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5 Statcast storylines for '17 Marlins

March 31, 2017

As the 2017 season begins, so does the third season of Statcast™, the state-of-the-art technology that has tracked every play in every Major League ballpark since Opening Day 2015. And with two full seasons of data now collected, plus advances in applying that data, Statcast™ is better than ever. New

As the 2017 season begins, so does the third season of Statcast™, the state-of-the-art technology that has tracked every play in every Major League ballpark since Opening Day 2015. And with two full seasons of data now collected, plus advances in applying that data, Statcast™ is better than ever. New metrics, such as Catch Probability and Hit Probability, will provide a deeper layer of analysis and further our understanding of the game.
With that in mind, here are five Statcast™ facts to know about the Marlins heading into the 2017 season.
1. Rocketman
In the Statcast™ Era (2015-16), nobody has hit the ball quite like Giancarlo Stanton. During that time, the Marlins slugger has posted an average exit velocity of 96.5 mph, which ranks first in the Majors among players with at least 400 balls in play by a wide margin over Nelson Cruz (94.9 mph) and Jose Cabrera (94.5 mph). Stanton stands out even more in terms of generating the hardest of hard-hit balls. His 42 individual exit velocities of 115 mph or more are nearly four times any other player's total.
Most balls in play at 115+ mph, Statcast™ Era

  1. Giancarlo Stanton: 42
  2. Carlos Gonzalez: 11
  3. Mark Trumbo: 8
  4. Avisail Garcia:5
    5-T. Nelson Cruz: 4
    5-T. Pedro Alvarez: 4
    2. King of the big fly
    Out of 151 batters who have had at least 25 tracked home runs in the Statcast™ era, Stanton's average projected distance of 423 feet is the longest. Stanton has smacked seven homers that were projected for at least 470 feet during that time, five more than any other player.
    Stanton's longest home runs of the Statcast™ Era
  5. 504 feet : 8/6/2016 at Rockies (Chad Bettis)
  6. 479 feet : 6/23/2015 vs. Cardinals (Carlos Martinez)
  7. 478 feet : 5/16/2015 vs. Dodgers (Alex Wood)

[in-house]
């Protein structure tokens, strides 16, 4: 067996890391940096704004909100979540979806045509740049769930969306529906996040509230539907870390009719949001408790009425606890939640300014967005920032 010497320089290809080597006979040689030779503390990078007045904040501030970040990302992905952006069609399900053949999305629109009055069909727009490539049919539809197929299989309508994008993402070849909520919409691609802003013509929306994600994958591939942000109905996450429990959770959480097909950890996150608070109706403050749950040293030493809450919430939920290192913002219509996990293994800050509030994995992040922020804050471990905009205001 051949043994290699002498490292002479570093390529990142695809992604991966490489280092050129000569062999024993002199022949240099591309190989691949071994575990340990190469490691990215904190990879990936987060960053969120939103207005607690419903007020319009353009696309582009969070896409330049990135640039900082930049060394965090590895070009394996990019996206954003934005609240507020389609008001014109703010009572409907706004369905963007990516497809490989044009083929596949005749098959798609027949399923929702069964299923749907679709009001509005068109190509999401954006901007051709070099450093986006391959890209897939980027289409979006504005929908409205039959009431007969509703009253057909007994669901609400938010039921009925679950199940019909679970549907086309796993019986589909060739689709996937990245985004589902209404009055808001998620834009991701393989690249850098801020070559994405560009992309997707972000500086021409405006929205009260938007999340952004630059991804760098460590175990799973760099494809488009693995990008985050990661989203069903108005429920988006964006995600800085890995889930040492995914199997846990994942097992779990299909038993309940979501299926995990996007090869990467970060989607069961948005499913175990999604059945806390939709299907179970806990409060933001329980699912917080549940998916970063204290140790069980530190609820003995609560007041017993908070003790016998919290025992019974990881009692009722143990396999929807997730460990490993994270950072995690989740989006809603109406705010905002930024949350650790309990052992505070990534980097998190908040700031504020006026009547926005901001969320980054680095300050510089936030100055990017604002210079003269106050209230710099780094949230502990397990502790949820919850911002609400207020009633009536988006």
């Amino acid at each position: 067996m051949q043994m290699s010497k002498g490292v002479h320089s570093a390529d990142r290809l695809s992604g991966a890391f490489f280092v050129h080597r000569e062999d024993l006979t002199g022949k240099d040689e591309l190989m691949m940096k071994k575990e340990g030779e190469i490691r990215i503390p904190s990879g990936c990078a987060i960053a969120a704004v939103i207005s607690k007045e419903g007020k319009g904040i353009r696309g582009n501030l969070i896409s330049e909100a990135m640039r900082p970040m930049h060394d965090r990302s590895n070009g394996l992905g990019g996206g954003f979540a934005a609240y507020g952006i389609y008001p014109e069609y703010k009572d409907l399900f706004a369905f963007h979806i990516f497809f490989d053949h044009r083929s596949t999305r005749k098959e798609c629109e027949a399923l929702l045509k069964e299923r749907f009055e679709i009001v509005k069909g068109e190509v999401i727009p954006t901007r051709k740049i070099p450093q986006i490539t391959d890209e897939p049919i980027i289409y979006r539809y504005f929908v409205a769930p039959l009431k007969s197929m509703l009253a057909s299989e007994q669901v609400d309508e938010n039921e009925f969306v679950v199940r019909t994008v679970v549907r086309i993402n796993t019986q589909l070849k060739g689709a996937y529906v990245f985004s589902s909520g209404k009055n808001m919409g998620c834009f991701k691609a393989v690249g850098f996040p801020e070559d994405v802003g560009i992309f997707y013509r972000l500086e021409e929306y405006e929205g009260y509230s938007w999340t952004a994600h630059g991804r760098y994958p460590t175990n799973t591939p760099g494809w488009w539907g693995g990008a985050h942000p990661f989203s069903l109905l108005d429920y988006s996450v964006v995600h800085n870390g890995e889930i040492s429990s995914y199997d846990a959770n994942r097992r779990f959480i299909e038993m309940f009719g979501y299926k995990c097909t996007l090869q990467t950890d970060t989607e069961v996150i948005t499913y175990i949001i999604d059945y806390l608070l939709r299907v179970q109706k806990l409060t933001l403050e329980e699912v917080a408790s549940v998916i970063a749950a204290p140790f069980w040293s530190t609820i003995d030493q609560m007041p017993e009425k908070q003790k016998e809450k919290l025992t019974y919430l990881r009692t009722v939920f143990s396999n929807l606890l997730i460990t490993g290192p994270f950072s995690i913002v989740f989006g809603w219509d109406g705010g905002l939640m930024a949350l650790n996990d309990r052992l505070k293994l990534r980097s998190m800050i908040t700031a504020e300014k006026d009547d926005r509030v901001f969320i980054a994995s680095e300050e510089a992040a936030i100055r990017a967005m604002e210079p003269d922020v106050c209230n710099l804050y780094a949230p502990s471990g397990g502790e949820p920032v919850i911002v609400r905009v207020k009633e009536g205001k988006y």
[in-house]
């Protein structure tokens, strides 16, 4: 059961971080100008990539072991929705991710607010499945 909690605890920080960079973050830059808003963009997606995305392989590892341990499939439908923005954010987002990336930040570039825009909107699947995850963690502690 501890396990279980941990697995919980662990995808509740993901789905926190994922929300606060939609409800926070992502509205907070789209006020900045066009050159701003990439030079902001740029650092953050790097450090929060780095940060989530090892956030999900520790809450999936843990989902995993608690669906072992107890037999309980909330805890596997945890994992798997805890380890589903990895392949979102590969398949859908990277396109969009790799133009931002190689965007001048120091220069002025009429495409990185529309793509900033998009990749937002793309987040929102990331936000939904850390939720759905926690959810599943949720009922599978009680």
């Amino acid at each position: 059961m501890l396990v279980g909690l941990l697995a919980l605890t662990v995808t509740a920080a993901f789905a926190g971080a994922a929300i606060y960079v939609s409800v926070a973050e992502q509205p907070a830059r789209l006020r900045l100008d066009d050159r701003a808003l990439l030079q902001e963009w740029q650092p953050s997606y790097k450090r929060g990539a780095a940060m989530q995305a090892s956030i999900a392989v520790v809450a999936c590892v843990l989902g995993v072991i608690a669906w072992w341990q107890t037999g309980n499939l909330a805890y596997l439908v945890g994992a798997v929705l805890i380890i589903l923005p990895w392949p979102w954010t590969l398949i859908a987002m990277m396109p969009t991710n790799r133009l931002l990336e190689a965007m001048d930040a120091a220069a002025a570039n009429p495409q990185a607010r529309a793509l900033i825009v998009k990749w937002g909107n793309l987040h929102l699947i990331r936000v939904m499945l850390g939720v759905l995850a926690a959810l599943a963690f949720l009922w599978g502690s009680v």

8. 478 feet : 6/5/2015 at Rockies (Eddie Butler)
  9. 475 feet : 5/12/2015 at Dodgers (Mike Bolsinger)
  10. 475 feet : 5/6/2016 vs. Phillies (Hector Neris)
  11. 474 feet : 5/15/2015 vs. Braves (Cody Martin)
    3. Air it out
    Christian Yelich had more batted balls of at least 100 mph last season (155) than all but five players: Cabrera, Cruz, Robinson Cano, Manny Machado and Trumbo. He was especially adept at hard contact when hitting the ball in the air, as his average exit velocity of 96.8 mph on line drives and fly balls ranked eighth out of 161 players who had at least 150 such batted balls. Yelich, who slugged 1.216 on liners and fly balls, likely would benefit from getting the ball in the air more. In 2016, he raised his average launch angle from 0.7 degrees to 2.6 degrees, but that still was the second-lowest among players with at least 200 batted balls.

Highest average exit velocity on LD/FB in 2016 (minimum 150 LD/FB)

  1. Nelson Cruz: 99.2 mph
  2. Khris Davis: 98.0 mph
  3. Josh Donaldson: 97.8 mph
  4. David Ortiz: 97.3 mph
  5. Jose Cabrera: 97.1 mph
  6. Chris Carter: 97.1 mph
  7. Mark Trumbo: 96.9 mph
    8. Christian Yelich: 96.8 mph
  8. Chris Davis: 96.5 mph
  9. Kendrys Morales: 96.4 mph
    4. Pop star
    A catcher's pop time, which is how quickly he goes from receiving the pitch to delivering it to its target, is an important part of his ability to combat the running game. J.T. Realmuto, who threw out 35 percent of runners attempting to steal last year, rated quite well in that category. His average pop time of 1.92 seconds to second base was the second-fastest among 54 catchers who had at least 15 tracked times. Realmuto trailed only Martin Maldonado (1.91 seconds), in a category where every hundredth of a second matters.

Quickest average pop time to 2B in 2016 (minimum 15 tracked times)

  1. Martin Maldonado: 1.91
    2. J.T. Realmuto: 1.92
  2. Gary Sanchez: 1.92
  3. Welington Castillo: 1.93
  4. Salvador Perez: 1.94
    5. Speed demons
    Average maximum effort home-to-first time considers only non-bunt plays in which a runner recorded a time faster than his 90th percentile, thereby weeding out plays in which he wasn't operating at top speed. It's no surprise that Dee Gordon was second on that list in 2016, among all players with at least 75 tracked home-to-first times on non-bunts. More surprising was that not far behind Gordon was Ichiro Suzuki, who at 42 was 14 years Gordon's elder.
    Fastest average "max effort" home-to-1st time in 2016 (minimum 75 tracked non-bunt times)
  5. Billy Burns: 3.83 seconds
    2. Dee Gordon: 3.86 seconds
  6. Billy Hamilton: 3.89 seconds
  7. Kevin Kiermaier: 3.94 seconds
    5. Ichiro Suzuki: 3.94 seconds

Andrew Simon is a research analyst for MLB.com. Follow him on Twitter @AndrewSimonMLB.